The Operating System

You already know a computer is a machine aimed at helping people with their management of information. You also know a computer uses its processor and memory to carry out the instructions stored as programs in disks; and that the user interacts with the computer through peripherals.

What you need to learn now is that the computer needs, first and above all, to prepare itself to interact with you. The set of programs that prepare the computer to do this is called the operating system.

The operating system, among others, recognises all the things you have installed in your system to make them work, and provides an environment where to use the applications you will be installing. The operating system is the one that allows you to turn your keystrokes, mouse clicks and other things you do into commands the computer can understand and execute.

The most popular these days are Windows, Linux and OSX. Windows and OSX have been for years the operating system par excellence of both IBM-compatible and Apple/Mac computers, respectively. Linux, the "new player", is an alternative operating system created, from a variant of Unix called Minix, by a Finnish man called Linus Torvalds. Linux is becoming a good contender to both well-established brands.

Which to choose? It depends on you. Windows is the most popular around the world and works exclusively with PCs. OS/X works with Apple Mac computers and Linux works on both, although people need to get used to it.

What is important for you to know is that operating systems work using a large set of files. The main ones, core or kernel, are the base of the system. In addition, several drivers will control the different pieces of hardware you will use.

Installing an operating system

Nowadays, installing an operating system has become pretty straightforward. They come with an installer routine that will guide the user through the process.

First thing to do is to insert the installing media, usually a CD or DVD, in the computer and booting from that device. To boot means to ask the computer to start the operating system on that unit. Some people will need to change the boot order to achieve this. They will find the option to change the boot media on the POST screen.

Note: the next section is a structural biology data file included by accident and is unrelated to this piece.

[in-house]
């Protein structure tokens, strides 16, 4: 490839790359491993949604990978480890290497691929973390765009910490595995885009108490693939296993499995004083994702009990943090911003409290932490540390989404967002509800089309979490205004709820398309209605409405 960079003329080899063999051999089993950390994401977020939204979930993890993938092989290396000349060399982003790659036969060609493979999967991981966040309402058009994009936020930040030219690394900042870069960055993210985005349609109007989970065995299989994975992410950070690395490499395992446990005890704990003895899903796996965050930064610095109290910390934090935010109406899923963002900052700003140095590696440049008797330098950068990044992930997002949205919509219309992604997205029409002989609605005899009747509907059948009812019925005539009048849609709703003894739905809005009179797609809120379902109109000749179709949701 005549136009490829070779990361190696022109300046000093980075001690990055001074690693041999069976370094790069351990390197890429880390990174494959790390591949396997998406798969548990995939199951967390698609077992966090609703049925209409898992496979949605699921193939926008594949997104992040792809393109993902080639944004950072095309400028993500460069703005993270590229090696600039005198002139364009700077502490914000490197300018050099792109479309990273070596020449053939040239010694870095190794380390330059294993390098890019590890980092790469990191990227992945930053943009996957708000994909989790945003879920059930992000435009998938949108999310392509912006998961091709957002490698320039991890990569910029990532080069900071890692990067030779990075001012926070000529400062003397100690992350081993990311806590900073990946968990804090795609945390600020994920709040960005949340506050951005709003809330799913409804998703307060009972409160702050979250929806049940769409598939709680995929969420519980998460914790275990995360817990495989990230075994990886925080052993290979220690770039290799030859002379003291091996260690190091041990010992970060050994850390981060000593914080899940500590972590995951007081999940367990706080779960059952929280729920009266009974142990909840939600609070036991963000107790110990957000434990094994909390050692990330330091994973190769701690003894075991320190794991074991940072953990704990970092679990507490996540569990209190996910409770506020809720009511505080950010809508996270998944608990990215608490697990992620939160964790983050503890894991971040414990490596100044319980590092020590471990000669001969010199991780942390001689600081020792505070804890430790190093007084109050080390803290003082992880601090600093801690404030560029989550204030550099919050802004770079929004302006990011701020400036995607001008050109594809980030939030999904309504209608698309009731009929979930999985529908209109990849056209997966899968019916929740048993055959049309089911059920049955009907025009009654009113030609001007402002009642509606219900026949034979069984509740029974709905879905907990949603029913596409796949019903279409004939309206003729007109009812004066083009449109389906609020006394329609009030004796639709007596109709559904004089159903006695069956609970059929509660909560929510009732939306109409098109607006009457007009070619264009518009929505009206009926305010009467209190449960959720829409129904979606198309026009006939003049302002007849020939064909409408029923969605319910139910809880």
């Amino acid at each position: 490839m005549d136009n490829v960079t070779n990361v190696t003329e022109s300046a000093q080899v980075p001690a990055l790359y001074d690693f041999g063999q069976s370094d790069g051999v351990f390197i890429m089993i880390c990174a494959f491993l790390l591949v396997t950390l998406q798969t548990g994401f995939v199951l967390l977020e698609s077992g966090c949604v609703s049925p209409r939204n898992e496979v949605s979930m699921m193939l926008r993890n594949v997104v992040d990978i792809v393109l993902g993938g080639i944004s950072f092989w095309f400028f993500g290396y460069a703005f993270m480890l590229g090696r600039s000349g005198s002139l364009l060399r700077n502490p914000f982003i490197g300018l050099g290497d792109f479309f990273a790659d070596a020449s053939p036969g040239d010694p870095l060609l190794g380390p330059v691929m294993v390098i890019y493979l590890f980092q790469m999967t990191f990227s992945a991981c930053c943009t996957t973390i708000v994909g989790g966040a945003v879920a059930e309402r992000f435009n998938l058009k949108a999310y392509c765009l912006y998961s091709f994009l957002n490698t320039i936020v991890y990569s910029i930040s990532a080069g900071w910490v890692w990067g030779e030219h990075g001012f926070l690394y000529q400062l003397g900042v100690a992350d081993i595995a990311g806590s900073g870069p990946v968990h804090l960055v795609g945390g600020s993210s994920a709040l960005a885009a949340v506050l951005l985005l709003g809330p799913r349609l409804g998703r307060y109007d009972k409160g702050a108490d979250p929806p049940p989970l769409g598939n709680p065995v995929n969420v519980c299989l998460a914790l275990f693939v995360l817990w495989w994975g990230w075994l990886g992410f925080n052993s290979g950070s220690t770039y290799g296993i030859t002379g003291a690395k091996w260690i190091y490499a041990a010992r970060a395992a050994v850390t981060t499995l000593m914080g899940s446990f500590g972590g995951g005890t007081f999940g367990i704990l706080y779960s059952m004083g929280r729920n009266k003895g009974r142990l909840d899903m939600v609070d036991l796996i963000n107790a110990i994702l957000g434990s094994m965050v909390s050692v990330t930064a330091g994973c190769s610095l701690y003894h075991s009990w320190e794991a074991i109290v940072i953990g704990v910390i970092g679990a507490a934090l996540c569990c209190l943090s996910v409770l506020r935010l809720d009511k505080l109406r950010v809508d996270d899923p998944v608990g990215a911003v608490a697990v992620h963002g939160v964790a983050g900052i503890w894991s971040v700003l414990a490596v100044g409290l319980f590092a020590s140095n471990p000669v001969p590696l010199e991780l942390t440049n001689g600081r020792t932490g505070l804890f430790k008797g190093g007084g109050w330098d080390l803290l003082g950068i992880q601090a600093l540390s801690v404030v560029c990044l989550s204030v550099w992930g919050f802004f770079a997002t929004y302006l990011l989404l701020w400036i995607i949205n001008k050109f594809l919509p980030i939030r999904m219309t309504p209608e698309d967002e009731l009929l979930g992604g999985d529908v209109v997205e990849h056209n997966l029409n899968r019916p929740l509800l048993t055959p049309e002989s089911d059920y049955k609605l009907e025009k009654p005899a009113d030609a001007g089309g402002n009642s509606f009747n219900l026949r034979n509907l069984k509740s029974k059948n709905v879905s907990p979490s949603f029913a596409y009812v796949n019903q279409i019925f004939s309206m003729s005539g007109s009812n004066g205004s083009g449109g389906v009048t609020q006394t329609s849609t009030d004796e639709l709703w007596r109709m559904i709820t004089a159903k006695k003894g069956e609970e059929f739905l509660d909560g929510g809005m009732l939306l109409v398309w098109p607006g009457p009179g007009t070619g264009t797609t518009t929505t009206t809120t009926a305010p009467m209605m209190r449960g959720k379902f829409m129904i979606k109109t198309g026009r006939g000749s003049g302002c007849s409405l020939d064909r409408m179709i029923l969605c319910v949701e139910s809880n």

Next, the media will load a few basic routines and give you the first decisions to make. They are usually language, location and keyboard layout. Choose yours and continue.

The next step is the important one: Partition your hard disks.

Hard disk partitions

Hard disk partitions are like drawers in a closet: just like you have one closet but you divide it in sections to store things more easily; you can divide a hard disk into partitions to store things more easily.

Typically, people will choose to keep the original configuration and install the operating system in one single partition. Those who know, instead create two: one for the software and one for their information. Linux users are recommended to create up to four partitions for their systems, but everybody can live with two.

What's the idea? The idea is to use one small partition (in my opinion, 50 gigabytes should do) to install the operating system and all its applications; and the other to store your files. This way, if something happens to your computer application's disk (a virus sneaks in and attacks; for example), your files will be safe.

The next step is to wait

Once you have created your partitions and selected which is the one your operating system will be installed, the installation routine will initialise the disks (format them), and install the system. I can safely say all you do is wait here on. The installation should complete by itself, and next reboot will show you your brand new system... a system which will now need some software to work.

Continue with... Acquiring software

Knowledge + Computers